There was a collective sigh of relief across the country last May after Kellie Leitch was eliminated from the federal Conservative leadership race.
Leitch became infamous during the campaign for her signature promise to screen all incoming immigrants to ensure they held “Canadian values.”
Borrowing heavily from a certain U.S. president, Leitch did little to define the values she claimed were essential to our national identity.
Only the most ardent of Leitch’s supporters would deny that her appeal to values was little more than a front to keep specific types of immigrants (Muslims) out of Canada.
It would be dangerous, however, to assume that just because Leitch was so resolutely rejected by her own party, others will not similarly attempt to rely on ill-defined values to restrict the rights of minority groups. If recent trends tell us anything, it’s that such efforts will come not just from would-be Donald Trump imitators but also from those who hail from the progressive end of the political spectrum.
The principles championed by these political leaders are not of the nativist variety favoured by Leitch. Instead, the values that they promote are woven within the fabric of the Canadian Charter of Rights and Freedoms — or so they claim. Yet increasingly, these Charter values are being used as a pretext to override the unpopular exercise of Charter rights.
Consider the recent changes made by Prime Minister Justin Trudeau’s government to the Canada Summer Jobs program, which sponsors small businesses, charities and not-for-profits who hire young people as summer employees.
Although last year the prime minister expanded the program to sponsor almost 70,000 positions, a new policy will exclude numerous religious organizations from receiving the grant.
Under the revised policy, all organizations applying for Canada Summer Jobs funding must attest that their “core mandate (respects) individual human rights in Canada, including the values underlying the Canadian Charter of Rights and Freedoms.” On its face, such a requirement seems unlikely to create any serious barriers for religious groups. Yet in the same policy, the government defines Charter values as encompassing (among other things) “reproductive rights” and “the right to access safe and legal abortions.”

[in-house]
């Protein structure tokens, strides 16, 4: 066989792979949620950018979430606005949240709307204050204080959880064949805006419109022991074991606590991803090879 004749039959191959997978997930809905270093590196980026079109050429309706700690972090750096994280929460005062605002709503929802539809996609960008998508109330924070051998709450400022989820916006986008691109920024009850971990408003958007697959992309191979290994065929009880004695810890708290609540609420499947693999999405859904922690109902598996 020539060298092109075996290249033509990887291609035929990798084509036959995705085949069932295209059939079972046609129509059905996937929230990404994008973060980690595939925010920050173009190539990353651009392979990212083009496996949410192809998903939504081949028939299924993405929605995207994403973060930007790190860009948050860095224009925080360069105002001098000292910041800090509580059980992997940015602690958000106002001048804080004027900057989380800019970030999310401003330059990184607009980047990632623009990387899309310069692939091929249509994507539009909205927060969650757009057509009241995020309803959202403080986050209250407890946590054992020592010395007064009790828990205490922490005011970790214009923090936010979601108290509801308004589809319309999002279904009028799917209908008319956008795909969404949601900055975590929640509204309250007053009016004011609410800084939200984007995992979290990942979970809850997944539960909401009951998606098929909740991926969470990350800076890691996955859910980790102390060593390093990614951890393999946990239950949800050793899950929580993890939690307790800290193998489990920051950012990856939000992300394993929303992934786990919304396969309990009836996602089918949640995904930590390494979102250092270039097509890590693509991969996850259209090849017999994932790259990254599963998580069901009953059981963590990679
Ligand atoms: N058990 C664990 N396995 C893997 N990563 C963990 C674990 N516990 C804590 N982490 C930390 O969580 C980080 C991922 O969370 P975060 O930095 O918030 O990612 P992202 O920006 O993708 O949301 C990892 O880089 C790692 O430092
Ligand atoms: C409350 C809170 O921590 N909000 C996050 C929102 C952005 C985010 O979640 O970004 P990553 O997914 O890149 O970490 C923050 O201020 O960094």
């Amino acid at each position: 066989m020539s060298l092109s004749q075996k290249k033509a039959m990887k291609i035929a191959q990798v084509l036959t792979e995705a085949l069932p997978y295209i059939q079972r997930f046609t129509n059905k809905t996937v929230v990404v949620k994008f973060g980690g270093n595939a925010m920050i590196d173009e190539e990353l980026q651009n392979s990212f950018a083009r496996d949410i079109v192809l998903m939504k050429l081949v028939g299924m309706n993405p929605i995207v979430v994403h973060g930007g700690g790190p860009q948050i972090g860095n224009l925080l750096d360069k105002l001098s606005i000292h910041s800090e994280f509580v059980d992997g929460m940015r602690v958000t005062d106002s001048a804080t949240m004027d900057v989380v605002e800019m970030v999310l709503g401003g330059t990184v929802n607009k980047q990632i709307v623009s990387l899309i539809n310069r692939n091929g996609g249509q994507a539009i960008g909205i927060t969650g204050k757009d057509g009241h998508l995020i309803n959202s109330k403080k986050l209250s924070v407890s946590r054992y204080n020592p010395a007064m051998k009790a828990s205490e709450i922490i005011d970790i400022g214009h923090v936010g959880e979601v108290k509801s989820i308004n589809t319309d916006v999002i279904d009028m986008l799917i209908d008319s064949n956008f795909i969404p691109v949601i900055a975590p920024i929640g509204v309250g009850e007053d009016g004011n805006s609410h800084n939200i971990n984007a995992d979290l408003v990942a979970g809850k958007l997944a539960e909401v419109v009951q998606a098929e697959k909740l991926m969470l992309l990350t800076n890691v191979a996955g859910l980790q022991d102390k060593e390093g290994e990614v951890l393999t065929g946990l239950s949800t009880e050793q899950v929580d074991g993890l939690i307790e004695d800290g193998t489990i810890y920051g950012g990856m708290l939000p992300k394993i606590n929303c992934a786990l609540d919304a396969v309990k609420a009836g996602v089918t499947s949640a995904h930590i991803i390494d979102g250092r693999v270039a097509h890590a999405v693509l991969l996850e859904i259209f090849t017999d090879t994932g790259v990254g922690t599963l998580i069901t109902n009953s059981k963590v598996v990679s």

The Trudeau government maintains the new policy was not intended to specifically target religious minorities. At best, however, this insistence comes across as insincere. Many religious groups that hold a pro-life worldview (including conservative Muslim, evangelical Christian and orthodox Jewish denominations) will be unable to accede to the specificity of the government’s mantra. By not offering any exemptions for these groups, the new requirement downplays the equally important Charter values of religious freedom and equality.
One of the most important elements of religious freedom is the principle of state neutrality. As an ideal, this important constitutional principle precludes governments from favouring (or, in this case, disfavouring) any religion or belief over another. The new Canada Summer Jobs eligibility requirement flies in the face of this duty. Instead of barring pro-life religious groups from receiving the grant, the Trudeau government should revise the policy so that it respects all Charter values, including those that protect the rights of religious minorities.
In a diverse culture, there will always be situations where the views of minority groups clash with those of the state. But as one Nova Scotia judge wrote in 2015 ruling, “That is a messy and uncomfortable fact of life in a pluralistic society.” Veiled discriminatory appeals to values have no place in an inclusive society that seeks to accommodate religious and cultural minorities
Kristopher Kinsinger is a juris doctor candidate at Osgoode Hall Law School in Toronto.
Source: The Observer